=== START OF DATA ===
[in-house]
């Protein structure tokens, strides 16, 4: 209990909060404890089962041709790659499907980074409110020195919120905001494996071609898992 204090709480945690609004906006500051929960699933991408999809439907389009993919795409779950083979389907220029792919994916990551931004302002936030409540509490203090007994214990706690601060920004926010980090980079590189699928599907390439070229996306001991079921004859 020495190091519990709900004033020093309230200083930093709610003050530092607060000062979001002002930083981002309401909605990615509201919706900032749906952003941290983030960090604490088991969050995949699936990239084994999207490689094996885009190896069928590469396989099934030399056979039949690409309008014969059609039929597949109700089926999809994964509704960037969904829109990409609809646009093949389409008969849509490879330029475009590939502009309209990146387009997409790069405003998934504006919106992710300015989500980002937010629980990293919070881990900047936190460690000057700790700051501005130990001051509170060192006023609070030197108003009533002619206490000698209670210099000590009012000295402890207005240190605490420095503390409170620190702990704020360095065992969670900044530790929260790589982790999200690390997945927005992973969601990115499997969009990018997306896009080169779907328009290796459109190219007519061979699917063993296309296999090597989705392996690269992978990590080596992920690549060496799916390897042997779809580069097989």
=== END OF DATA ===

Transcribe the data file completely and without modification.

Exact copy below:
[in-house]
């Protein structure tokens, strides 16, 4: 209990909060404890089962041709790659499907980074409110020195919120905001494996071609898992 204090709480945690609004906006500051929960699933991408999809439907389009993919795409779950083979389907220029792919994916990551931004302002936030409540509490203090007994214990706690601060920004926010980090980079590189699928599907390439070229996306001991079921004859 020495190091519990709900004033020093309230200083930093709610003050530092607060000062979001002002930083981002309401909605990615509201919706900032749906952003941290983030960090604490088991969050995949699936990239084994999207490689094996885009190896069928590469396989099934030399056979039949690409309008014969059609039929597949109700089926999809994964509704960037969904829109990409609809646009093949389409008969849509490879330029475009590939502009309209990146387009997409790069405003998934504006919106992710300015989500980002937010629980990293919070881990900047936190460690000057700790700051501005130990001051509170060192006023609070030197108003009533002619206490000698209670210099000590009012000295402890207005240190605490420095503390409170620190702990704020360095065992969670900044530790929260790589982790999200690390997945927005992973969601990115499997969009990018997306896009080169779907328009290796459109190219007519061979699917063993296309296999090597989705392996690269992978990590080596992920690549060496799916390897042997779809580069097989």